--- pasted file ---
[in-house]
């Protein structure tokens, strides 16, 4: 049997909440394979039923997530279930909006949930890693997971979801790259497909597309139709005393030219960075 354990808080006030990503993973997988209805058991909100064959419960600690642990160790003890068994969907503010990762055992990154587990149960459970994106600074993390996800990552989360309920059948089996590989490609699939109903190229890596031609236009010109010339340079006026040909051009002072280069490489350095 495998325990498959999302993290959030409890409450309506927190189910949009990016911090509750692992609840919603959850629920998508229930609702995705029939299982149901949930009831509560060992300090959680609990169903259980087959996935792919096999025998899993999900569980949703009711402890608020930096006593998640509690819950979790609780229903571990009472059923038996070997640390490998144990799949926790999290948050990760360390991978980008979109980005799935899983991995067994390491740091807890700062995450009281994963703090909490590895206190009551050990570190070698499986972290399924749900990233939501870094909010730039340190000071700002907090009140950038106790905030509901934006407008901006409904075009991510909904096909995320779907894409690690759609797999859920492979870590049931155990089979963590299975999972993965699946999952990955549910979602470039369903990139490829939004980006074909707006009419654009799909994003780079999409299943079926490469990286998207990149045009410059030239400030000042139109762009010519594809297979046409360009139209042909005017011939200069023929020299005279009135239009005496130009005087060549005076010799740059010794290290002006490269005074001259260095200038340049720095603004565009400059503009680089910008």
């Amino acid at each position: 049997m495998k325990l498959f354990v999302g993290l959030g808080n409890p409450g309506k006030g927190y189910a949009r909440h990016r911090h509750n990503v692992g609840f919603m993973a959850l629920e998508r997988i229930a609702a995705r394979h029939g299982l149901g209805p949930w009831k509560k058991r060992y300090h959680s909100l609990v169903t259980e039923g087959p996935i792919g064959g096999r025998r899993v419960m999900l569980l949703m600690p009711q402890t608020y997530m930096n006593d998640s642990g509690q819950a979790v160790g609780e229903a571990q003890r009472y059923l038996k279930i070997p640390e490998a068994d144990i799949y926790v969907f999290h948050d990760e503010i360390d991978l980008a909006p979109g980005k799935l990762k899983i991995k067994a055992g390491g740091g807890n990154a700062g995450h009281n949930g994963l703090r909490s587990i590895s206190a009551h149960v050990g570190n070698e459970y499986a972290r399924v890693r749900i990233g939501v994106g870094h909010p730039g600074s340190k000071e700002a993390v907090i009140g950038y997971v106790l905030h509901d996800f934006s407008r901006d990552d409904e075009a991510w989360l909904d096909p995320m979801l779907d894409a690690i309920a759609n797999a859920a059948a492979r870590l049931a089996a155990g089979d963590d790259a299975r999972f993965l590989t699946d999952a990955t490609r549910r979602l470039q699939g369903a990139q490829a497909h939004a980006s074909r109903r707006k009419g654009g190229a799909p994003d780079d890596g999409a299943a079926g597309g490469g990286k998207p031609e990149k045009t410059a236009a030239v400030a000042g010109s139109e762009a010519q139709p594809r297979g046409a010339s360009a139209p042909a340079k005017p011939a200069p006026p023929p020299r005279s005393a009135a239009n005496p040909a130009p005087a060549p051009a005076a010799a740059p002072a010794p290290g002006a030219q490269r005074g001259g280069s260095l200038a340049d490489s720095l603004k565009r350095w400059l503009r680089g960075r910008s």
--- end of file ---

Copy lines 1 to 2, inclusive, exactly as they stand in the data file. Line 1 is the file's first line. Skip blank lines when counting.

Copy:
[in-house]
């Protein structure tokens, strides 16, 4: 049997909440394979039923997530279930909006949930890693997971979801790259497909597309139709005393030219960075 354990808080006030990503993973997988209805058991909100064959419960600690642990160790003890068994969907503010990762055992990154587990149960459970994106600074993390996800990552989360309920059948089996590989490609699939109903190229890596031609236009010109010339340079006026040909051009002072280069490489350095 495998325990498959999302993290959030409890409450309506927190189910949009990016911090509750692992609840919603959850629920998508229930609702995705029939299982149901949930009831509560060992300090959680609990169903259980087959996935792919096999025998899993999900569980949703009711402890608020930096006593998640509690819950979790609780229903571990009472059923038996070997640390490998144990799949926790999290948050990760360390991978980008979109980005799935899983991995067994390491740091807890700062995450009281994963703090909490590895206190009551050990570190070698499986972290399924749900990233939501870094909010730039340190000071700002907090009140950038106790905030509901934006407008901006409904075009991510909904096909995320779907894409690690759609797999859920492979870590049931155990089979963590299975999972993965699946999952990955549910979602470039369903990139490829939004980006074909707006009419654009799909994003780079999409299943079926490469990286998207990149045009410059030239400030000042139109762009010519594809297979046409360009139209042909005017011939200069023929020299005279009135239009005496130009005087060549005076010799740059010794290290002006490269005074001259260095200038340049720095603004565009400059503009680089910008």